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"WE'RE OPEN TO POSSIBILITIES' AYER CHAIRMAN JERRY SIANO DISCUSSES NEW BUSINESS, THE POTENTIAL FOR MERGER AND HIS OWN ROLE IN THE AGENCY'S CREATIVE PRODUCT

Published on .

Ayer Chairman Jerry Siano, 59, began his advertising career in 1956, when, as a student at the Philadelphia College of Art, he landed a part time job at Philadelphia's N W Ayer, then headquartered in Philadelphia. His boss, the late Charles Coiner, who retired in the 1960s and recently was inducted into the Advertising Hall of Fame, was so impressed with Mr. Siano's work he offered him a full time job.

"But I was from an Italian family," Mr. Siano recalls. "I was the first one to go to college, and I knew it would break my mother's heart if I didn't graduate. So we made a deal. Charlie let me work part time with the understanding that I would come to Ayer full time after graduation."

Mr. Siano began as a designer on such accounts as United Airlines, Armour Foods, Whitman Chocolates and Plymouth and advanced to art director two years later.

He remained at Ayer, joyously working as a creative most of his career. He left Ayer from 1959 to 1964 to serve as associate head of the art department at Philadelphia-based Aitkin-Kynett agency. After rejoining Ayer as an art director, he began a steady rise from co-creative director in 1966, vice president in 1967, senior VP-creative services in 1970 and director of creative services in 1971. He was elected to the board of directors in 1973, named executive VP in 1975, vice chairman in 1980, worldwide chief creative officer in 1981 and chairman of the New York office in 1986. He was elected chairman-ceo in April, 1989. And though everyone had enjoyed good times in the 1980s, things changed just as he took over the company.

"The Friday before I took over, Lou Hagopian, who had this job before me, got a call saying we lost Burger King," Mr. Siano recalls. "So that's how I started that Monday morning-it's still going on. You can write a book about Burger King changes."

But he seems to thrive on riding this particular roller coaster. During the last turbulent year a small investor group including Mr. Siano, top Ayer executives and former Saatchi & Saatchi Europe adman Richard Humphreys acquired a stake in Ayer. In November, one of Ayer's largest accounts, AT&T, called for a review, resulting in Ayer losing its lead agency status to Foote Cone & Belding. In February, Mr. Siano relinquished his ceo post. Ayer Vice Chairman-Chief Operating Officer Thomas Maxey, 56, retired and his duties were assumed by Chief Financial Officer Glenn Corlett. Patrick Cunningham, 50, agency vice chairman-creative director, became president-ceo of the New York office.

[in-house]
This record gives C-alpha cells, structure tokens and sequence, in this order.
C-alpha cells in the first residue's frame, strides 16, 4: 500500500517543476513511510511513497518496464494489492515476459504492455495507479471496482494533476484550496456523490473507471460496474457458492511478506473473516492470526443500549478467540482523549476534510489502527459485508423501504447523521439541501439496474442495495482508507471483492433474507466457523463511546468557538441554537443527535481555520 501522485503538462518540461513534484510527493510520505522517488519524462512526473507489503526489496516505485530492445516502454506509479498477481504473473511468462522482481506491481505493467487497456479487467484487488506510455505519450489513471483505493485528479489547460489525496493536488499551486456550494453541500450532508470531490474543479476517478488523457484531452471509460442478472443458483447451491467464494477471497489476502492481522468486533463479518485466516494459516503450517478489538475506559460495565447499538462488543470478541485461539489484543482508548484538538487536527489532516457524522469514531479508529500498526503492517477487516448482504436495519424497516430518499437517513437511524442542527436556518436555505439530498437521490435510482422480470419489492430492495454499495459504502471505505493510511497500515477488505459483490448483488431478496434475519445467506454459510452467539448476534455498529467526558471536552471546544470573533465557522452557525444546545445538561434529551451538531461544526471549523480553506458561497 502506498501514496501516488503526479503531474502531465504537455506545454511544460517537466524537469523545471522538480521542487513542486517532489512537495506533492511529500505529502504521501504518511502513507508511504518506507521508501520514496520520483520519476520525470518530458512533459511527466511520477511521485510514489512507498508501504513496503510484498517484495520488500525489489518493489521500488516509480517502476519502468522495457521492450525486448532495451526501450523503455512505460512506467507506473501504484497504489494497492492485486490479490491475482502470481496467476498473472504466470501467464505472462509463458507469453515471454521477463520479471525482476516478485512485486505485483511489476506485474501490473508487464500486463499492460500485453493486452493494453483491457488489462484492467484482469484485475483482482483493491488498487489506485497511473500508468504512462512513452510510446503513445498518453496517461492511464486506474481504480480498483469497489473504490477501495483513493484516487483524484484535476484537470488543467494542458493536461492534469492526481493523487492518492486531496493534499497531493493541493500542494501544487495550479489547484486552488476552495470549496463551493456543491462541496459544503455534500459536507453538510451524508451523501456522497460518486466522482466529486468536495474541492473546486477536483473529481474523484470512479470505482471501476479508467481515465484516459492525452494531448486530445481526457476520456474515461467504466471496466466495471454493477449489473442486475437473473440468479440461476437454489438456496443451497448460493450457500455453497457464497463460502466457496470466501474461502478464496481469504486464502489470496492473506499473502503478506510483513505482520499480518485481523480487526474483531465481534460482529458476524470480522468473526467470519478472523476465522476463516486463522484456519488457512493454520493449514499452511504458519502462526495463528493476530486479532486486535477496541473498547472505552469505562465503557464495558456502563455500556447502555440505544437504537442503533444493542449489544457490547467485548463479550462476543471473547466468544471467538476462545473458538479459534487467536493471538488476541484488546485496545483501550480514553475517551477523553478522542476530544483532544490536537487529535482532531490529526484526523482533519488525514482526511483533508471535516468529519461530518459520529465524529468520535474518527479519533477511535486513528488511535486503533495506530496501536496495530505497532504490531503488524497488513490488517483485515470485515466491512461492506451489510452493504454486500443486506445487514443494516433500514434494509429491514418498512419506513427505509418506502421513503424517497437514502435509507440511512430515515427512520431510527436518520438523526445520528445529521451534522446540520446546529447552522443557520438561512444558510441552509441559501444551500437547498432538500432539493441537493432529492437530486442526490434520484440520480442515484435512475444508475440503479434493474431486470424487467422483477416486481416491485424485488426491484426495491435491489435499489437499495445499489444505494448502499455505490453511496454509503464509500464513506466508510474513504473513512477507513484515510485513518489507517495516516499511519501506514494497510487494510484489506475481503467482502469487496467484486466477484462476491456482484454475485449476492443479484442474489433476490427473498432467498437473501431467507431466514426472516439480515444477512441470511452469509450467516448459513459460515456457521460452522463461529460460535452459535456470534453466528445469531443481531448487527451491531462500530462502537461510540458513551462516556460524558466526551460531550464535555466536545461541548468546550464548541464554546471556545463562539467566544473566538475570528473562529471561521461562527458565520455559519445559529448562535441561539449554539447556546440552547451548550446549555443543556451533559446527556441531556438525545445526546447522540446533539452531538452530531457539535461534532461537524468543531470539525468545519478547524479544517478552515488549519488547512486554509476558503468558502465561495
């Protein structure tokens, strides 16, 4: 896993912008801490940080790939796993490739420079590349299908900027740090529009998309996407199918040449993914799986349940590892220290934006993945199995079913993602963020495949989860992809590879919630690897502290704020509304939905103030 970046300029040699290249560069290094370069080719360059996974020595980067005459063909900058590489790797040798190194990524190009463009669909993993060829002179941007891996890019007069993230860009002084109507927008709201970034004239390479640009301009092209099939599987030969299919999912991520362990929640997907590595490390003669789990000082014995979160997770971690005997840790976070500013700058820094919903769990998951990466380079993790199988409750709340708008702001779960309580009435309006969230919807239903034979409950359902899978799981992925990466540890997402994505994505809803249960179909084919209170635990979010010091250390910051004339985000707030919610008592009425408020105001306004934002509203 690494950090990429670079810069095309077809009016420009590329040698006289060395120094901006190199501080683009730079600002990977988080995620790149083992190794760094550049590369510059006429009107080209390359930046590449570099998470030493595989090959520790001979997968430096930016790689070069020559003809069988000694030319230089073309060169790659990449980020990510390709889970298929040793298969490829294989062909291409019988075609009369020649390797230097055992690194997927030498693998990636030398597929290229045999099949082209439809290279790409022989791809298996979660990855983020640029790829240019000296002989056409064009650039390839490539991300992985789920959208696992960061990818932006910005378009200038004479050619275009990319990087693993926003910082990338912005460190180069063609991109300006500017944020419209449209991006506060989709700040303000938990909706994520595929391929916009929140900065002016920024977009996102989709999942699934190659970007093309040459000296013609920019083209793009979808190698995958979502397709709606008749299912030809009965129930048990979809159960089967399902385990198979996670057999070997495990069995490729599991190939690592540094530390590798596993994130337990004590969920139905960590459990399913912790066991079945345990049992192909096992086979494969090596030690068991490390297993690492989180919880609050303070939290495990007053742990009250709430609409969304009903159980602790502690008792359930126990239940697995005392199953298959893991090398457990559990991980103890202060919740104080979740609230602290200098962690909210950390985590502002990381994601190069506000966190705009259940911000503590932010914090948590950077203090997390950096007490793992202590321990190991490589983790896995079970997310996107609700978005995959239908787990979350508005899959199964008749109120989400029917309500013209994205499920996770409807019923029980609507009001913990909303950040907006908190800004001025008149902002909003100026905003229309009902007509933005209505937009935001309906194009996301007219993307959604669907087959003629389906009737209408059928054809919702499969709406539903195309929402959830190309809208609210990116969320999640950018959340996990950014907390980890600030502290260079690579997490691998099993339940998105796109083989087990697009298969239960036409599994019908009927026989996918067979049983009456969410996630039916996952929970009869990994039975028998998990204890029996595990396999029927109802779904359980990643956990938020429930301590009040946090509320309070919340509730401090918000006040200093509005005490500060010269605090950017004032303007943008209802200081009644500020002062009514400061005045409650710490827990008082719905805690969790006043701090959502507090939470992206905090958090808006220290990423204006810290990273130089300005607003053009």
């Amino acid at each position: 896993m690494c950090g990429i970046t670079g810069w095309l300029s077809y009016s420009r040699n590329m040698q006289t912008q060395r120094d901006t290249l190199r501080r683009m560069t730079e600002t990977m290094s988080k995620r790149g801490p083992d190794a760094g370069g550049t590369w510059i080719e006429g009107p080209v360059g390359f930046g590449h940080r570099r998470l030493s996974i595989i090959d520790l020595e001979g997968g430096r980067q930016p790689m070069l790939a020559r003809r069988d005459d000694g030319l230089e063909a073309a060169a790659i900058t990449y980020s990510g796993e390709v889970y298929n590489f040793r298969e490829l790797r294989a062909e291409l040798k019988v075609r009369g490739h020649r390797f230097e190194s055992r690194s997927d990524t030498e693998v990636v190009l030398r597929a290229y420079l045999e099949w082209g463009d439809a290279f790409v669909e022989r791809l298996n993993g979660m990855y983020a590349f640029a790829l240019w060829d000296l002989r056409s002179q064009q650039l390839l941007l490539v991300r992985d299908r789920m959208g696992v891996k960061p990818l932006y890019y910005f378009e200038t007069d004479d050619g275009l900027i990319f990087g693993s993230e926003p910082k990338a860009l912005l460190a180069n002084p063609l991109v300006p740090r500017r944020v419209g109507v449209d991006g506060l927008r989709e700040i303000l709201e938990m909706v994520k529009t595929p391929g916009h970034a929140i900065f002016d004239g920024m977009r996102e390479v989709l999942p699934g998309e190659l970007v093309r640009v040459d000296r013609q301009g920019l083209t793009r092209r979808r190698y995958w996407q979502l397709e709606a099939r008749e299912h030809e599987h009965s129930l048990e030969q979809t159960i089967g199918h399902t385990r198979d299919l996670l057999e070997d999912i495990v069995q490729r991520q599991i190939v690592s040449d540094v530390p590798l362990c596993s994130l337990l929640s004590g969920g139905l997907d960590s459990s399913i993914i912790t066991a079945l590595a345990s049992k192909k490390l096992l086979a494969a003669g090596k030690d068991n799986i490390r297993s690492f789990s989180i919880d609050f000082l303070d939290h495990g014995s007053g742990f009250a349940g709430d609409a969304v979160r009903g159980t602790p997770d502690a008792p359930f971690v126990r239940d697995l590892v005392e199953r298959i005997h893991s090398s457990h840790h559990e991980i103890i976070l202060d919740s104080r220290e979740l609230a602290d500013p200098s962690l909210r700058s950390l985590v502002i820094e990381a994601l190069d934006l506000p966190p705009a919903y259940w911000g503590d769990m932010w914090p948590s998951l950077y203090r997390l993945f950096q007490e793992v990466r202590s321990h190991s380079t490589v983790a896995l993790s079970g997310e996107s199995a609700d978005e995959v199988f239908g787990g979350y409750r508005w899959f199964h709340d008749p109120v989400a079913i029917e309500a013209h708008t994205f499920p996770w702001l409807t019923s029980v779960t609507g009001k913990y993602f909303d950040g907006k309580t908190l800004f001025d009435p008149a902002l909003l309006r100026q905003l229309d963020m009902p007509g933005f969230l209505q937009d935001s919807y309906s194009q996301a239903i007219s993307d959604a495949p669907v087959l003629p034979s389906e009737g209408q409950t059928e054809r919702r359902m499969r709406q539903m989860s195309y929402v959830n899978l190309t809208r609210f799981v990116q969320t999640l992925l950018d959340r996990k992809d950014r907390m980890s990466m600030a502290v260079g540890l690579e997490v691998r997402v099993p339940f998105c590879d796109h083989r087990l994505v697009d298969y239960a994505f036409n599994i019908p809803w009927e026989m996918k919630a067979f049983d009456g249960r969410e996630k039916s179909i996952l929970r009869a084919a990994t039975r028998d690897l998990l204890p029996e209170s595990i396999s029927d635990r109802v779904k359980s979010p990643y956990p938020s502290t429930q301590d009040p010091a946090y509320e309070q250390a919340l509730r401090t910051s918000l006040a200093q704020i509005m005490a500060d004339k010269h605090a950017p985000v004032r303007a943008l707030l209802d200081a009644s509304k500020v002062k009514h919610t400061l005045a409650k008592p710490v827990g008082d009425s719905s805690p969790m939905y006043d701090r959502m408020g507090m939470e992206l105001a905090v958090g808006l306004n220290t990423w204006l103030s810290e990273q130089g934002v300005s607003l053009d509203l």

In an interview in his New York office with Crain Communications Corporate Features Editor Sandra Pesmen, Mr. Siano discussed Ayer's turbulent last year, its attempts at merger and its future.

Ms. Pesmen: Ayer has just gone through some highly publicized personnel changes. How is that working out and how do you see them benefiting the agency?

Mr. Siano: The real change that's been made is that Pat Cunningham (50, former agency vice-chairman-creative director) became president-ceo of the New York Office. Although he's reorganizing the agency, his main focus, and that of his staff, is on tending to present businesses and growing those businesses, because we see enormous growth potential in the accounts we have. They are multi-agency clients who spend 15% of their ad budgets with Ayer, so the other 75% is potential business. We anticipate growth through new products and new technologies with present clients such as AT&T, P&G, Gillette and others. New business is wonderful, but the reality is, we live and die-and our reputation lives and dies-on what we do for our present clients. So the new team in the New York office will be focusing on that.

Ms. Pesmen: How about other changes, such as Vice Chairman-Chief Operating Officer Thomas Maxey retiring and Chief Financial Officer Glenn Corlett taking over his duties?